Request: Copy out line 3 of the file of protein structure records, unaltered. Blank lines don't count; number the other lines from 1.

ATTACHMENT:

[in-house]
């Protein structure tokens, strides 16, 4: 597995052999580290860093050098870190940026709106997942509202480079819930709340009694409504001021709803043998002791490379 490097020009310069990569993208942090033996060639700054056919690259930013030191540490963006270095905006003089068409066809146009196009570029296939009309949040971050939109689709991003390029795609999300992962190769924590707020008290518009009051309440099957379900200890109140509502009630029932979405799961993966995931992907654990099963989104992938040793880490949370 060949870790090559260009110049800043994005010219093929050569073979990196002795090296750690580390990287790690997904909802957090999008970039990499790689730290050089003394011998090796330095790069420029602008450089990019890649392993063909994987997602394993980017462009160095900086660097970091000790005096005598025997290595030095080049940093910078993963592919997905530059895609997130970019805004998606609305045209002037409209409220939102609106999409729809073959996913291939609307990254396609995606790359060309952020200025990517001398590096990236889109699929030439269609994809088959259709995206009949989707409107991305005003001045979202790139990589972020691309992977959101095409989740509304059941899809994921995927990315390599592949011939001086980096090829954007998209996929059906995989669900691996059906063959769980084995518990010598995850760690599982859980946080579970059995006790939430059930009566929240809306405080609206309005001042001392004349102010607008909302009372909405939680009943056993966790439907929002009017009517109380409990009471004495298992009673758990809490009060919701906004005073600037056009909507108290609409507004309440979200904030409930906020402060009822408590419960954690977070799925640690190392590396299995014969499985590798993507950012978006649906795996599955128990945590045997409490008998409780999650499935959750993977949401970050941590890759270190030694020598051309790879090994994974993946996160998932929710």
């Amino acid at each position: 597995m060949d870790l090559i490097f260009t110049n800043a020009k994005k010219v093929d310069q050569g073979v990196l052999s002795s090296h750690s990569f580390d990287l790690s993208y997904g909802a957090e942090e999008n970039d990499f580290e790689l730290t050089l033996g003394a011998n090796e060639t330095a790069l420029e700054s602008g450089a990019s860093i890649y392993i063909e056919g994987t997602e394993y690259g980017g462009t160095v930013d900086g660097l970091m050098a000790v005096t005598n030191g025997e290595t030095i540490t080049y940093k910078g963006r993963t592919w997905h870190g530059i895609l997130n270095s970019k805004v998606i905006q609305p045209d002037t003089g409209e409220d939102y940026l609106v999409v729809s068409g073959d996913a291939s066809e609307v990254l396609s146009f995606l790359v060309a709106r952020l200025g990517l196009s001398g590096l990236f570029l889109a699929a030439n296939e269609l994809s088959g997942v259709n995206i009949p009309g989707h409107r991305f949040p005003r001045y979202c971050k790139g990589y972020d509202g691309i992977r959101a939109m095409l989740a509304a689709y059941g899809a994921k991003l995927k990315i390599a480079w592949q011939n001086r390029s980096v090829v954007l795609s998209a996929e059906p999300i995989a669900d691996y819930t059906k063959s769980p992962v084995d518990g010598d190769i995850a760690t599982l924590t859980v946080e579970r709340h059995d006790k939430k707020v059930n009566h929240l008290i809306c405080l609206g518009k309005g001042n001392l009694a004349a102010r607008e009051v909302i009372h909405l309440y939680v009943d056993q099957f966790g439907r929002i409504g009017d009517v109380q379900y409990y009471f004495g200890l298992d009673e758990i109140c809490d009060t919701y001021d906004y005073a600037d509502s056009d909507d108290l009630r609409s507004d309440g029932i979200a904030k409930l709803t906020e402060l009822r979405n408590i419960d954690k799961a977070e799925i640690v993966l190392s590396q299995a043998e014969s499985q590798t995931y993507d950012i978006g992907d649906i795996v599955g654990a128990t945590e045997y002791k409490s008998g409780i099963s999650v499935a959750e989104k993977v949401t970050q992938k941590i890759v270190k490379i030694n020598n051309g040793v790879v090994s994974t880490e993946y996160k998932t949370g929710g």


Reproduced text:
């Amino acid at each position: 597995m060949d870790l090559i490097f260009t110049n800043a020009k994005k010219v093929d310069q050569g073979v990196l052999s002795s090296h750690s990569f580390d990287l790690s993208y997904g909802a957090e942090e999008n970039d990499f580290e790689l730290t050089l033996g003394a011998n090796e060639t330095a790069l420029e700054s602008g450089a990019s860093i890649y392993i063909e056919g994987t997602e394993y690259g980017g462009t160095v930013d900086g660097l970091m050098a000790v005096t005598n030191g025997e290595t030095i540490t080049y940093k910078g963006r993963t592919w997905h870190g530059i895609l997130n270095s970019k805004v998606i905006q609305p045209d002037t003089g409209e409220d939102y940026l609106v999409v729809s068409g073959d996913a291939s066809e609307v990254l396609s146009f995606l790359v060309a709106r952020l200025g990517l196009s001398g590096l990236f570029l889109a699929a030439n296939e269609l994809s088959g997942v259709n995206i009949p009309g989707h409107r991305f949040p005003r001045y979202c971050k790139g990589y972020d509202g691309i992977r959101a939109m095409l989740a509304a689709y059941g899809a994921k991003l995927k990315i390599a480079w592949q011939n001086r390029s980096v090829v954007l795609s998209a996929e059906p999300i995989a669900d691996y819930t059906k063959s769980p992962v084995d518990g010598d190769i995850a760690t599982l924590t859980v946080e579970r709340h059995d006790k939430k707020v059930n009566h929240l008290i809306c405080l609206g518009k309005g001042n001392l009694a004349a102010r607008e009051v909302i009372h909405l309440y939680v009943d056993q099957f966790g439907r929002i409504g009017d009517v109380q379900y409990y009471f004495g200890l298992d009673e758990i109140c809490d009060t919701y001021d906004y005073a600037d509502s056009d909507d108290l009630r609409s507004d309440g029932i979200a904030k409930l709803t906020e402060l009822r979405n408590i419960d954690k799961a977070e799925i640690v993966l190392s590396q299995a043998e014969s499985q590798t995931y993507d950012i978006g992907d649906i795996v599955g654990a128990t945590e045997y002791k409490s008998g409780i099963s999650v499935a959750e989104k993977v949401t970050q992938k941590i890759v270190k490379i030694n020598n051309g040793v790879v090994s994974t880490e993946y996160k998932t949370g929710g």